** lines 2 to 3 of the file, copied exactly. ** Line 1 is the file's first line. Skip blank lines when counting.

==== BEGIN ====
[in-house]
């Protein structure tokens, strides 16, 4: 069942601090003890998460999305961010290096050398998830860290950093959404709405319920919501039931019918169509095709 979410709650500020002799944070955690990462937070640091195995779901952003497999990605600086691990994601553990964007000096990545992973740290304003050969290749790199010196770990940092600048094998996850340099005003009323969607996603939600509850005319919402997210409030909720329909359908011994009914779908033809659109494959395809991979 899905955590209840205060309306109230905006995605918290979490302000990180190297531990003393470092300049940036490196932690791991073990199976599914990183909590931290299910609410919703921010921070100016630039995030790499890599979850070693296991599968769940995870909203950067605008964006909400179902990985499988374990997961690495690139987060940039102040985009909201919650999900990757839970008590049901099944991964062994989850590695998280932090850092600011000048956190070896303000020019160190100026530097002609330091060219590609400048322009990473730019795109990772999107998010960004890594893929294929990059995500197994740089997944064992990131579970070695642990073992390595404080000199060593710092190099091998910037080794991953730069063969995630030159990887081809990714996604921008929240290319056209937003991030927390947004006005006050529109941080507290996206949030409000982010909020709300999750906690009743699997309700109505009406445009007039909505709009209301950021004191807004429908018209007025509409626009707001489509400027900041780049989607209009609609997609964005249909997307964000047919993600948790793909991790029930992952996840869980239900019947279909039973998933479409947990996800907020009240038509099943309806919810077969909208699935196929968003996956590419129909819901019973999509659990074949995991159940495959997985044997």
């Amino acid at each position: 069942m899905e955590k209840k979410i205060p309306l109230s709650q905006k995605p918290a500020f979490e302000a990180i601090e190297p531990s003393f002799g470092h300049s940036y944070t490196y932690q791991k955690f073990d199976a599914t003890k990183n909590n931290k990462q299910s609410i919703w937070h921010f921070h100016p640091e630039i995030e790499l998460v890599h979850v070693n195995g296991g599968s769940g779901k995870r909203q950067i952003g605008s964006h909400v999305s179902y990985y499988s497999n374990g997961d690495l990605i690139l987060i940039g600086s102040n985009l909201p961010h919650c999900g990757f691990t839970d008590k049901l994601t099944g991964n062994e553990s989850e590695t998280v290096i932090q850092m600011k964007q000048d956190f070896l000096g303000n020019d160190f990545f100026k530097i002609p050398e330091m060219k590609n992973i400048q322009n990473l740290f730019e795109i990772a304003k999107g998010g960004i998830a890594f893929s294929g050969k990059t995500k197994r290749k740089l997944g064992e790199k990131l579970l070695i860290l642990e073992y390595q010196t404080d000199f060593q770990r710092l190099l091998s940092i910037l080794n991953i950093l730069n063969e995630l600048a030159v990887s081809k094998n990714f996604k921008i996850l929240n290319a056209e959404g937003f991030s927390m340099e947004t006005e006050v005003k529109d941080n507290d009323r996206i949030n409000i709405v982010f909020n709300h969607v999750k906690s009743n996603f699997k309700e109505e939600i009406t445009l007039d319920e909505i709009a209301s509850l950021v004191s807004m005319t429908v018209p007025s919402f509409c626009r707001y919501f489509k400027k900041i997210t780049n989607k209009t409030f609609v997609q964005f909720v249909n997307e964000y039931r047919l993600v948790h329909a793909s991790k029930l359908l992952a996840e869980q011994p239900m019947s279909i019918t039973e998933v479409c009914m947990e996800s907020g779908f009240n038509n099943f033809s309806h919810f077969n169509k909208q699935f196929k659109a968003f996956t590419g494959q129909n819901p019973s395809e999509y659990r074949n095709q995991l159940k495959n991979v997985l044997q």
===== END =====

């Protein structure tokens, strides 16, 4: 069942601090003890998460999305961010290096050398998830860290950093959404709405319920919501039931019918169509095709 979410709650500020002799944070955690990462937070640091195995779901952003497999990605600086691990994601553990964007000096990545992973740290304003050969290749790199010196770990940092600048094998996850340099005003009323969607996603939600509850005319919402997210409030909720329909359908011994009914779908033809659109494959395809991979 899905955590209840205060309306109230905006995605918290979490302000990180190297531990003393470092300049940036490196932690791991073990199976599914990183909590931290299910609410919703921010921070100016630039995030790499890599979850070693296991599968769940995870909203950067605008964006909400179902990985499988374990997961690495690139987060940039102040985009909201919650999900990757839970008590049901099944991964062994989850590695998280932090850092600011000048956190070896303000020019160190100026530097002609330091060219590609400048322009990473730019795109990772999107998010960004890594893929294929990059995500197994740089997944064992990131579970070695642990073992390595404080000199060593710092190099091998910037080794991953730069063969995630030159990887081809990714996604921008929240290319056209937003991030927390947004006005006050529109941080507290996206949030409000982010909020709300999750906690009743699997309700109505009406445009007039909505709009209301950021004191807004429908018209007025509409626009707001489509400027900041780049989607209009609609997609964005249909997307964000047919993600948790793909991790029930992952996840869980239900019947279909039973998933479409947990996800907020009240038509099943309806919810077969909208699935196929968003996956590419129909819901019973999509659990074949995991159940495959997985044997």
């Amino acid at each position: 069942m899905e955590k209840k979410i205060p309306l109230s709650q905006k995605p918290a500020f979490e302000a990180i601090e190297p531990s003393f002799g470092h300049s940036y944070t490196y932690q791991k955690f073990d199976a599914t003890k990183n909590n931290k990462q299910s609410i919703w937070h921010f921070h100016p640091e630039i995030e790499l998460v890599h979850v070693n195995g296991g599968s769940g779901k995870r909203q950067i952003g605008s964006h909400v999305s179902y990985y499988s497999n374990g997961d690495l990605i690139l987060i940039g600086s102040n985009l909201p961010h919650c999900g990757f691990t839970d008590k049901l994601t099944g991964n062994e553990s989850e590695t998280v290096i932090q850092m600011k964007q000048d956190f070896l000096g303000n020019d160190f990545f100026k530097i002609p050398e330091m060219k590609n992973i400048q322009n990473l740290f730019e795109i990772a304003k999107g998010g960004i998830a890594f893929s294929g050969k990059t995500k197994r290749k740089l997944g064992e790199k990131l579970l070695i860290l642990e073992y390595q010196t404080d000199f060593q770990r710092l190099l091998s940092i910037l080794n991953i950093l730069n063969e995630l600048a030159v990887s081809k094998n990714f996604k921008i996850l929240n290319a056209e959404g937003f991030s927390m340099e947004t006005e006050v005003k529109d941080n507290d009323r996206i949030n409000i709405v982010f909020n709300h969607v999750k906690s009743n996603f699997k309700e109505e939600i009406t445009l007039d319920e909505i709009a209301s509850l950021v004191s807004m005319t429908v018209p007025s919402f509409c626009r707001y919501f489509k400027k900041i997210t780049n989607k209009t409030f609609v997609q964005f909720v249909n997307e964000y039931r047919l993600v948790h329909a793909s991790k029930l359908l992952a996840e869980q011994p239900m019947s279909i019918t039973e998933v479409c009914m947990e996800s907020g779908f009240n038509n099943f033809s309806h919810f077969n169509k909208q699935f196929k659109a968003f996956t590419g494959q129909n819901p019973s395809e999509y659990r074949n095709q995991l159940k495959n991979v997985l044997q």